Sunday, October 05, 2008

Protection clause for Bloatware/ Malware in Zune!

From the Zune EULA

Potentially Unwanted Software

If you remove or disable "spyware," "adware" and other potentially unwanted software ("potentially unwanted software"), it may cause other software on your computer to stop working, and it may cause you to breach a license to use other software on your computer (such as where the other software installed the potentially unwanted software on your computer as a condition of your use of the other software). By using features of the service intended to help you remove or disable potentially unwanted software, it is possible that you will also remove or disable software that is not potentially unwanted software. If a feature of the service prompts you before removing or disabling potentially unwanted software, you are solely responsible for selecting which potentially unwanted software the service removes or disables. Before authorizing the removal of any potentially unwanted software, you should read the license agreements for the potentially unwanted software.

NOTE: Emphasis added.

I wonder if this means Zune market place can push "unwanted" software as pre-condition to using the Zune software. In which case, customers would be paying to have their music / media held hostage and be forced to accept use of unwanted software. What if this software requires extra payments or is of a thoroughly insidious nature??

Wednesday, October 01, 2008

Inevitable eventuality due to net neutrality

Just read in the news today that Netflix has teamed up with Starz to stream 1000+ new movies through the "Watch Now" feature. Just logged in to Netflix to confirm that these are already available! So what happens now?

As I had alluded to in my article about net neutrality about two years ago, Comcast and other domestic entertainment delivery companies are under tremendous pressure to shore up their pricey offerings against cheaper (perhaps even better) alternatives. Even discounting the ever present and growing Torrent and Usenet downloads, Hulu and Youtube already offered savvy customers several alternatives to Comcast's fare. Also Vonage was eating into Comcast and AT&T's lunch. But Netflix's deal with Starz, might be really huge.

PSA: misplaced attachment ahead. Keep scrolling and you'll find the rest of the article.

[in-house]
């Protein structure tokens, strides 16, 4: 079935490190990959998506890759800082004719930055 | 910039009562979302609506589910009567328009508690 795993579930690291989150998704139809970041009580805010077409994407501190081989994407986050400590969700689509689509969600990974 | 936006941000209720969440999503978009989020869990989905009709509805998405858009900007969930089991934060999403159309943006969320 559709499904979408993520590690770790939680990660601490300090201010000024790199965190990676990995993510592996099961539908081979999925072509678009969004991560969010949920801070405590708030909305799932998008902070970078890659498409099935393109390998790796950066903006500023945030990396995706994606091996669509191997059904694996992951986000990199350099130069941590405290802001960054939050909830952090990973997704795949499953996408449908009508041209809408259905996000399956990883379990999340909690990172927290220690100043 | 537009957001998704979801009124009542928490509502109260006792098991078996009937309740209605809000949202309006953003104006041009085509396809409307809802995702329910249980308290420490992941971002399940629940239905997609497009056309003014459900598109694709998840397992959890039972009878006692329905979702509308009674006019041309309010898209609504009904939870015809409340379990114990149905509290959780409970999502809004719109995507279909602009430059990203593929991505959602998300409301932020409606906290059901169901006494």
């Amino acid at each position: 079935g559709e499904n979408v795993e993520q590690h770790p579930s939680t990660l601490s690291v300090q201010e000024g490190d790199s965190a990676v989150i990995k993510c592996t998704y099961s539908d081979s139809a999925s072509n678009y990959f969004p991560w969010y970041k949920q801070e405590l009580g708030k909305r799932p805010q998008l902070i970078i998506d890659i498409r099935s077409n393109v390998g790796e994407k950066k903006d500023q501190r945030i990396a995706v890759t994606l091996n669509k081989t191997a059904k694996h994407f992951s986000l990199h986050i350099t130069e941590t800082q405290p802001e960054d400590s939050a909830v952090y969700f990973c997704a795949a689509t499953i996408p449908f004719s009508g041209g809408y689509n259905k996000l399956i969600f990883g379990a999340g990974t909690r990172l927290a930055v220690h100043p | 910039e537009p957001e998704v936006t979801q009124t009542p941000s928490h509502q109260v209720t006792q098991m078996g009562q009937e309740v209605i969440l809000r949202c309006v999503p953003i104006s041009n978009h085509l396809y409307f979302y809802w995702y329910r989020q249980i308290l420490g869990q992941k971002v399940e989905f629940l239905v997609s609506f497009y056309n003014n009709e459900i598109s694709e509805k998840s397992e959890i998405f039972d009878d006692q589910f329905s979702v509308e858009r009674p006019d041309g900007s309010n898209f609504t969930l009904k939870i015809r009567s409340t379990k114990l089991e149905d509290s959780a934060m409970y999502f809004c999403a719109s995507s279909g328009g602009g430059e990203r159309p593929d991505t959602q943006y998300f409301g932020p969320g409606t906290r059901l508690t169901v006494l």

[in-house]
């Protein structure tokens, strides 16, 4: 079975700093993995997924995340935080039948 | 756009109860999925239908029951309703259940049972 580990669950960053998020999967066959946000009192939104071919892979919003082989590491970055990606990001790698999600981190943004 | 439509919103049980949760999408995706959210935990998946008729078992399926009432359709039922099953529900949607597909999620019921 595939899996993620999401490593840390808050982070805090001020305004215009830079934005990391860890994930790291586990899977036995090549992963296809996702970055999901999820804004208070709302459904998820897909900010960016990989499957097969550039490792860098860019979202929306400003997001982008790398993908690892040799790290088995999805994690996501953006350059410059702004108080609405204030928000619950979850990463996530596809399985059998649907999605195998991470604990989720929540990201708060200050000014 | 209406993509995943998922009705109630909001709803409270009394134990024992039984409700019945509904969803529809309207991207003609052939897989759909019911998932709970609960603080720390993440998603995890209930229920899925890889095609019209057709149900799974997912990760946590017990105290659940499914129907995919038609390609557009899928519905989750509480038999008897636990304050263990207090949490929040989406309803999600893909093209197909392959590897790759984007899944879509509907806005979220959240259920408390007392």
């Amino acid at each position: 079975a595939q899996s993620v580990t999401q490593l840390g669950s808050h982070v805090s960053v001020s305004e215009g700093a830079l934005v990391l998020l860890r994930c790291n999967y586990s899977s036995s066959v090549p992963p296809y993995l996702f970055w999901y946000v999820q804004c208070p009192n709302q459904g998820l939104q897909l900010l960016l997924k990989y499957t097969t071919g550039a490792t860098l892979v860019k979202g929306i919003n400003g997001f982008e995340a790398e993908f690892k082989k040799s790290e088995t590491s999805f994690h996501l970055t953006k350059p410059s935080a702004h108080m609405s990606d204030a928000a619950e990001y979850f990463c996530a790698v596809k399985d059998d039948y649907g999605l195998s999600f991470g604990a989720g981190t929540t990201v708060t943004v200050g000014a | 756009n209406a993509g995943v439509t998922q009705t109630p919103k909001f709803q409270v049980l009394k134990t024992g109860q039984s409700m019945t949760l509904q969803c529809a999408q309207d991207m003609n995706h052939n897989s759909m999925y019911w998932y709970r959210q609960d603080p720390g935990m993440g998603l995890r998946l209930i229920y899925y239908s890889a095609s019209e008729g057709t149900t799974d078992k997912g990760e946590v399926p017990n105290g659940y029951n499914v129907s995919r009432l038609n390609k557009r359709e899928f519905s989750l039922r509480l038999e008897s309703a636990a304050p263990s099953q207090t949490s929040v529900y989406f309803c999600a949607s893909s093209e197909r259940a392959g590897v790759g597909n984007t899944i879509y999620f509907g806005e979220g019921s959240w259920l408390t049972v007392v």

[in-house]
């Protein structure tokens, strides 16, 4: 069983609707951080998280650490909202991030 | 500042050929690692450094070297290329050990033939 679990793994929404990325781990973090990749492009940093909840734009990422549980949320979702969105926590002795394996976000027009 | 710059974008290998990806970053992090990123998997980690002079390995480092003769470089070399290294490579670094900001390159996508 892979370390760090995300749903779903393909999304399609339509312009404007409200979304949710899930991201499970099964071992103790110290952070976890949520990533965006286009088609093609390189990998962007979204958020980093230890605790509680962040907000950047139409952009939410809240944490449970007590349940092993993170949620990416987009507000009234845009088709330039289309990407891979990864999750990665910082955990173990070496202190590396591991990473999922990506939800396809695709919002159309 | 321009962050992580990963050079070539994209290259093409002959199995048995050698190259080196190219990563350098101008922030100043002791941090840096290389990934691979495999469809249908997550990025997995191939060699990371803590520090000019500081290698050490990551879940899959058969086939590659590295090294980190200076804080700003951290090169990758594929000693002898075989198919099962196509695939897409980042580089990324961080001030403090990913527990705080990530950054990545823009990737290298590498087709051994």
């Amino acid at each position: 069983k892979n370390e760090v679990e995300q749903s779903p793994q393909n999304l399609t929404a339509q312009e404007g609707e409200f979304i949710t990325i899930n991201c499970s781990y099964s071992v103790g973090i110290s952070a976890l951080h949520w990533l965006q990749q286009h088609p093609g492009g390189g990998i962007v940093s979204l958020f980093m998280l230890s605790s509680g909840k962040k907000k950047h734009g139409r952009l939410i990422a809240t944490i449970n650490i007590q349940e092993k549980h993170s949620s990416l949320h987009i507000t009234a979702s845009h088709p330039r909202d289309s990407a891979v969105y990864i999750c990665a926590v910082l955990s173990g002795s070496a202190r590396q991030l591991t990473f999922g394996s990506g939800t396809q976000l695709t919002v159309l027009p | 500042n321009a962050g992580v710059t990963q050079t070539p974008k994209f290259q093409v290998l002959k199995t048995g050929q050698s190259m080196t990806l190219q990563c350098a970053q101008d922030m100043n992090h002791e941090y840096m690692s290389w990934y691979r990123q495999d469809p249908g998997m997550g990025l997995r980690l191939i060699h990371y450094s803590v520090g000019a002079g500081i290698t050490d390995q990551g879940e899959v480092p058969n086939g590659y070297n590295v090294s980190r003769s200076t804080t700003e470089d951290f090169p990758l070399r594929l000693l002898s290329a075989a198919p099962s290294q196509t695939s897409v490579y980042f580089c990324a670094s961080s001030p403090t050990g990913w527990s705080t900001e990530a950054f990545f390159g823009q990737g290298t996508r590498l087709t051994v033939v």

Most cable providers earn their bread and butter from the pricey entertainment "packages" such as HBO, Starz, Cinemax, and Encore. They also earn from special sports packages such as NFL, college football etc. NFL recently has decided to make Monday night games available on the Net. Other sports and franchises are expected to follow suit soon.

A possible way out of this mess (from Comcast's perspective) was to prevent these data from reaching the customer: hence the preferential blocking and the net-neutrality debate. However, the FCC also has recently (and rightly) reprimanded Comcast for interfering with TCP packets (which Comcast suspected were Torrent downloads).

This leaves Comcast and its cohorts with a very grim realization: they are going to lose their biggest source of income: their lousy yet exorbitantly priced, inflexible programming packages.

This leads me to believe that the days of "all you can eat" internet are over. Brace yourselves for a realignment in Internet service costs as the cable subscriptions begin to dry up. Also, as costs climb, so will public resistance: look for ramifications in price plans. Tiered service and limits on data transfer seems inevitable. I expect the service to resemble (yuck!) cell-phone plan offerings.

Stock losses for about 6 months in service providers, gains for companies like Netflix and Microsoft. If DRM remains reasonably secure I see Microsoft winning over Apple, XBox over PS3 and Wii. Also if DRM remains secure, DVD sales should start falling (much faster) which means loss of revenue for stores like Walmart, but gains for studios who now don't have to move inventory.

Look for intense lobbying by all these companies who have lots of money to lose, and by companies (such as Cisco) that stand to gain if net-neutrality is defeated. If net -neutrality is shot down in Congress, watch for a bump in Cisco's price as its routers and packet inspectors will be used to enforce the service provider's hegemony.

Stocks on the up: MSFT, CSCO, NFLX, INTC, TWX
Stocks on the down: CMCSA, SNE, AAPL, GOOG, T